When we talk about sensitivities not many people understand the true nature of the immune system and how it reacts, especially when the body is unfamiliar with particular foods. Food allergies, including specific food intolerance, has caught the eye of many integrative practitioners today. The main reason for this is that many of our foods are not created equal.
Knowledge is always the key to understanding your body. One way to help fight inflammation in the body is by reading current information about such matters. Food intolerances have been around for a very long time. However, the immune system and how we treat the body in conventional medicine is part of the problem in too many of these issues.
Foods and the Immune Response
1. A food sensitivity: is often not diagnosed correctly by physicians. Reason being that many symptoms are usually very subtle. The immune system often has a delayed response to the problematic foods, which in turn takes quite a long time for the body to react and then for symptoms to actually appear.
2. A food allergy however is a triggered immune response: The IgE-mediated immune response can actually be life-threatening. Foods such as peanuts, milk, fish, eggs, soy, tree nuts and wheat are common culprits.
Many of the life threatening symptoms are anaphylactic reactions which include:
Increase heart rate
Increase blood pressure
Other common mild symptoms of food allergies that are not necessarily life-threatening includes:
3. A delayed response in your symptoms: are usually due to consumption of particular foods, which are usually consumed with multiple other foods as part of a meal. This is why it’s very difficult for many people who have food allergies to pinpoint exactly which foods are affecting them.
Some common food sensitivities signs include:
- Joint pain
- Bloating and gas
- Constipation and diarrhea
- Headaches or migraines
- Acid reflux
- Skin problems
- Weight gain weight loss
4. Emotional health and food allergies: It is not uncommon for food allergies to be related to emotional health. Managing your stress is essential when it comes to your overall health. It is amazing how the body works and functions when our emotions are optimal.
Likewise, when we’re eating the wrong foods, the body works to attack what it perceives as a foreign invader, igniting the immune response. Symptoms of such a response include foggy memory, depression, lack of energy, mood swings, weight gain or loss, nervous system disorders, and intense food cravings.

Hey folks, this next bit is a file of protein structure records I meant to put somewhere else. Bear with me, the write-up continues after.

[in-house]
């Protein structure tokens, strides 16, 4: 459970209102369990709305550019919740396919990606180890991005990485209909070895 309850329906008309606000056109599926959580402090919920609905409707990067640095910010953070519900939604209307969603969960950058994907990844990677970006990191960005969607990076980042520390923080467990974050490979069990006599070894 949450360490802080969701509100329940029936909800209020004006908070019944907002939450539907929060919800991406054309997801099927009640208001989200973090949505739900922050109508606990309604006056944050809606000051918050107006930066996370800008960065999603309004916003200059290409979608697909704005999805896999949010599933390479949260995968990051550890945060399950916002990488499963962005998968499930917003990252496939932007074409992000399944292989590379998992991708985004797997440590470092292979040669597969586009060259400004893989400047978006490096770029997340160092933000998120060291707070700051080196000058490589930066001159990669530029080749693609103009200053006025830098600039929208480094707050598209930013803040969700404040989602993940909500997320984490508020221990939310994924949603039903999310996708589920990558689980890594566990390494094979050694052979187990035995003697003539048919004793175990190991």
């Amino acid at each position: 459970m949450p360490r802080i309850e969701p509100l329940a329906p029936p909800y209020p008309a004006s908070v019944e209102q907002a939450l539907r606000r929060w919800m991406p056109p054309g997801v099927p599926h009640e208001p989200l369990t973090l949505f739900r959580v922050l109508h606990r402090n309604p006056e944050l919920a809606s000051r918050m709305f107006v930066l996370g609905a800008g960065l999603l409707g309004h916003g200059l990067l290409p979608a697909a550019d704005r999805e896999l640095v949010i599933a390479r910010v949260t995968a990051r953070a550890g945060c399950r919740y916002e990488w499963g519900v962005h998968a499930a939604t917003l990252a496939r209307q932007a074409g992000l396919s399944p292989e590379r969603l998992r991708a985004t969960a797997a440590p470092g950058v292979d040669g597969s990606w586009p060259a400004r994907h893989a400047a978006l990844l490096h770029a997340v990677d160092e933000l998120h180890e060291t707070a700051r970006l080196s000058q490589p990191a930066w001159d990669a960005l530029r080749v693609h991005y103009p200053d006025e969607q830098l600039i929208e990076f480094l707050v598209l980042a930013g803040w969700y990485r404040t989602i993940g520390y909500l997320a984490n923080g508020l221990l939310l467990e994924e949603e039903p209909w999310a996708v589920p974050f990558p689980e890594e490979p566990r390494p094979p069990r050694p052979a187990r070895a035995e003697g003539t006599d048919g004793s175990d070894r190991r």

The vagus in the digestive tract, is the center of the “gut-brain axis” and is part of the parasympathetic nervous system which controls important functions of the body including the immune system, digestion, heart rate, and, to some degree, emotional health. With chronic inflammation caused by food sensitivities and/or allergies, the vagus nerve can respond negatively, which can then negatively affect some or all of those functions over time.
Research has shown that the vagus nerve is linked between the central nervous system (CNS) and the Enteric nervous system (ENS). Both the vagus nerve and the endocrine (hormonal) system work in conjunction with one another. This allows the brain to control activities in the intestinal lining including: neuronal cells, smooth muscle cells, intestinal cells, epithelial cells, and enteric neurons.
Basically, the gut microbiome is controlled and is connected to the brain! Studies have shown that microbiota influences stressed behavior in animals.
5. Food sensitivities are related to inflammation which lead to autoimmune/ chronic conditions: Food sensitivities and intolerances are very common today. When foods trigger the immune response, an intolerance occurs in the digestive system, causing inflammation.
The digestive system comprises about 80 percent of our immune system. When it is compromised, many of the toxins leak into the bloodstream stream causing inflammation of many important organs of the body.
The main causes of food intolerance include:
1. External influences ( stress, drugs, alcohol, complexions, injury, environmental chemicals including chili)
2. Intestinal house conditions that can lead to food intolerance:
(intestinal flora compromised, parasites, mold)
3. Organ dysfunction: Weakened function of the liver
4. Internal dysfunction: Poor nutrition, emotional disturbances, genetics, hormonal imbalance and inflammation.
As we look at the body through functional and integrative perspectives, we begin to realize how important the gut-brain axis is, with respect to food allergies, emotional health, inflammation and chronic disease. Therefore, avoiding food intolerances and gaining the proper nutrition will help establish a strong digestive tract, build the immune system, and decrease the likelihood of contracting chronic health conditions.
Camille McClellan, MD, DNM, MBS
McClellan Natural Health, Wellness & Nutrition
Free Naturopathic/Homeopathic Consults Available